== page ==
|Corr I 277
Behavior/Behavioral Ecology/Gosling: researchers in Behavioural Ecology and Ethology are primarily interested in learning about the ecological and evolutionary implications of consistent individual differences in behaviour (e.g., Carere and Eens 2005(1); Dall, Houston and McNamara 2004(2); Dingemanse and Reale 2005(3); McElreath and Strimling 2006(4); Nettle 2006(5)).
Problem: for [a property] to be identified in a species it is necessary for variation to exist, with different individuals expressing different levels of [this property]; if all individuals in a species had exactly the same levels of [this property] then that trait would be said to be characteristic of the species and would not be considered a personality trait.
Problem: The necessity for individual variation raises some theoretical issues within the context of evolutionary processes because selection tends to reduce or eliminate differences.
((s) For the philosophical discussion in relation to the problems with properties, concepts and introduction of concepts for properties: >Introduction/Strawson, >Concepts/Quine, >Properties/Putnam, >Individuation, >Specification)
1. Carere, C. and Eens, M. 2005. Unravelling animal personalities: how and why individuals consistently differ, Behaviour 142: 1149–57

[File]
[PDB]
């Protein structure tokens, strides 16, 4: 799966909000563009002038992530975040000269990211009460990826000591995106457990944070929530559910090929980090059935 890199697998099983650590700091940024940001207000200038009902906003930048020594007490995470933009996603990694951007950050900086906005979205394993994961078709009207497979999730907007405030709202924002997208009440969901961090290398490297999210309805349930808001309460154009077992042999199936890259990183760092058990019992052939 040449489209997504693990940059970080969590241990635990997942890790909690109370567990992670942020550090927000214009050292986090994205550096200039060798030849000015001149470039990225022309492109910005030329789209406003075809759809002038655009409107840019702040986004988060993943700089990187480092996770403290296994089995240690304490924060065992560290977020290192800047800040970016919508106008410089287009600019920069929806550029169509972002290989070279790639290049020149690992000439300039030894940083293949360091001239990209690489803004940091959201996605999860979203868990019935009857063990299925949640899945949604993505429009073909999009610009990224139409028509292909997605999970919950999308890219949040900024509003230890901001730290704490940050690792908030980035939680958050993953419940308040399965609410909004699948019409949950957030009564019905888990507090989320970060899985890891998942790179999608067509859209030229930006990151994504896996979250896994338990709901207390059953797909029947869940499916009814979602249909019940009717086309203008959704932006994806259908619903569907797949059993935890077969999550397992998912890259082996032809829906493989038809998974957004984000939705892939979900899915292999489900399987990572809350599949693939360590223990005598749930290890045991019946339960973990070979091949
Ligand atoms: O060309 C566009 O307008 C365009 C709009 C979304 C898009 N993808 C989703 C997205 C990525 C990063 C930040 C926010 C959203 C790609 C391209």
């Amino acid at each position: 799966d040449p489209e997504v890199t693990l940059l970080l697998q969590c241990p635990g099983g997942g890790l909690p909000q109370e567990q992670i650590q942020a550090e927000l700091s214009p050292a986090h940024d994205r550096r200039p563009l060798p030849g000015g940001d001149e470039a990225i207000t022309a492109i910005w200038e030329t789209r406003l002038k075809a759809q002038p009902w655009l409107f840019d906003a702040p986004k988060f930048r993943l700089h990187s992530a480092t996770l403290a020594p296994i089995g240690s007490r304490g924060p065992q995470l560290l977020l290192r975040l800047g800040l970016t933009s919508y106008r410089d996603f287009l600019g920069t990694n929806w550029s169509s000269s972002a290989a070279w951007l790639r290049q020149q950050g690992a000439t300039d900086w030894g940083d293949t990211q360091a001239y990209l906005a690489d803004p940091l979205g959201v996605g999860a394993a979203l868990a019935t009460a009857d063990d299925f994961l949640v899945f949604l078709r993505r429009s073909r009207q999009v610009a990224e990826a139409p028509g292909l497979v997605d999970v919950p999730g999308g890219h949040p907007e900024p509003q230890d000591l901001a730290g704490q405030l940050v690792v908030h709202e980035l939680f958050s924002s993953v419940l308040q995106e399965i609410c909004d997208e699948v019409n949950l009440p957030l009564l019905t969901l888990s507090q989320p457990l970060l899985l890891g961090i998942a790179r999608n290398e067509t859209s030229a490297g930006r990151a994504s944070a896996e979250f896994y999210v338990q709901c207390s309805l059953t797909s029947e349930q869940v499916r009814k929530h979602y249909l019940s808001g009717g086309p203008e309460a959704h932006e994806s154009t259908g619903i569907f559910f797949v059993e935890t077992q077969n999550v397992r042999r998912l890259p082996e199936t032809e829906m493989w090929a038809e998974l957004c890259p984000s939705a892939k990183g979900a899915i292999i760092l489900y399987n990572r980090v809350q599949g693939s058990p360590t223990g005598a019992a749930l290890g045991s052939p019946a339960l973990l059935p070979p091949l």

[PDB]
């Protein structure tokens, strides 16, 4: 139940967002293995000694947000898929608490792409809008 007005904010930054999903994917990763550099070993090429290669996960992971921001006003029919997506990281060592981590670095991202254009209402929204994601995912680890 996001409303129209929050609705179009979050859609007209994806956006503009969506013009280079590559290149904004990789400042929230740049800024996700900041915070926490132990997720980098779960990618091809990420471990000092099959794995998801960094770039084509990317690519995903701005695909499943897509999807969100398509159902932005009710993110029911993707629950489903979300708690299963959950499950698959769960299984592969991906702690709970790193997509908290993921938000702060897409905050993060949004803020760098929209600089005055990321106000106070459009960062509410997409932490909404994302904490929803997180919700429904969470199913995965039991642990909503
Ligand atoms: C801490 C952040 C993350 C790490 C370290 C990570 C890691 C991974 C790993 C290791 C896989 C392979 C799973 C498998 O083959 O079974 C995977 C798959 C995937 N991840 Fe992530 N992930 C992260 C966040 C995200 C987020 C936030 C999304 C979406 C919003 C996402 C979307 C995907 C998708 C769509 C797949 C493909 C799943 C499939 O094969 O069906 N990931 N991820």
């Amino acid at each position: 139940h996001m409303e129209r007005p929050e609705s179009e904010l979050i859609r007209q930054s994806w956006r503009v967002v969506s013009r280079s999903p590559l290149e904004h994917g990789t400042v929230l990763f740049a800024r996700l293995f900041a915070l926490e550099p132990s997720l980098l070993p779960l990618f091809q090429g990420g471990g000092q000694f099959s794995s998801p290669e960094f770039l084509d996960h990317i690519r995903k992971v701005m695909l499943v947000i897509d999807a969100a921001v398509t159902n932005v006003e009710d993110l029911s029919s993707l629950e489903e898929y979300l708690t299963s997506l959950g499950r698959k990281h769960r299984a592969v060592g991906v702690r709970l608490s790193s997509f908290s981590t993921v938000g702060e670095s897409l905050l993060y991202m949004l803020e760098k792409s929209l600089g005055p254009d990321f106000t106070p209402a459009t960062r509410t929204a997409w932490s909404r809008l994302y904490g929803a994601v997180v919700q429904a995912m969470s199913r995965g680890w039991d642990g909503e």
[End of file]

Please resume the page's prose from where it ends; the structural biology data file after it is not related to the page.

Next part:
2. Dall, S. R. X., Houston, A. I. and McNamara, J. M. 2004. The behavioural ecology of personality: consistent individual differences from an adaptive perspective, Ecology Letters 7: 734–9
3. Dingemanse, N. J. and Reale, D. 2005. Natural selection and animal personality, Behaviour 142: 1159–84
4. McElreath, R. and Strimling, P. 2006. How noisy information and individual asymmetries can make ‘personality’ an adaptation: a simple model, Animal Behaviour 72: 1135–9
5. Nettle, D. 2006. The evolution of personality variation in humans and other animals, American Psychologist 61: 622–31
Samuel D. Gosling and B. Austin Harley, “Animal models of personality and cross-species comparisons”, in: Corr, Ph. J. & Matthews, G. (eds.) 2009. The Cambridge Handbook of Personality Psychology. New York: Cambridge University Press_____________Explanation of symbols: Roman numerals indicate the source, arabic numerals indicate the page number. The corresponding books are indicated on the right hand side. ((s)…): Comment by the sender of the contribution. The note [Author1]Vs[Author2] or [Author]Vs[term] is an addition from the Dictionary of Arguments. If a German edition is specified, the page numbers refer to this edition.
Philip J. Corr
The Cambridge Handbook of Personality Psychology New York 2009
Philip J. Corr (Ed.)
Personality and Individual Differences - Revisiting the classical studies Singapore, Washington DC, Melbourne 2018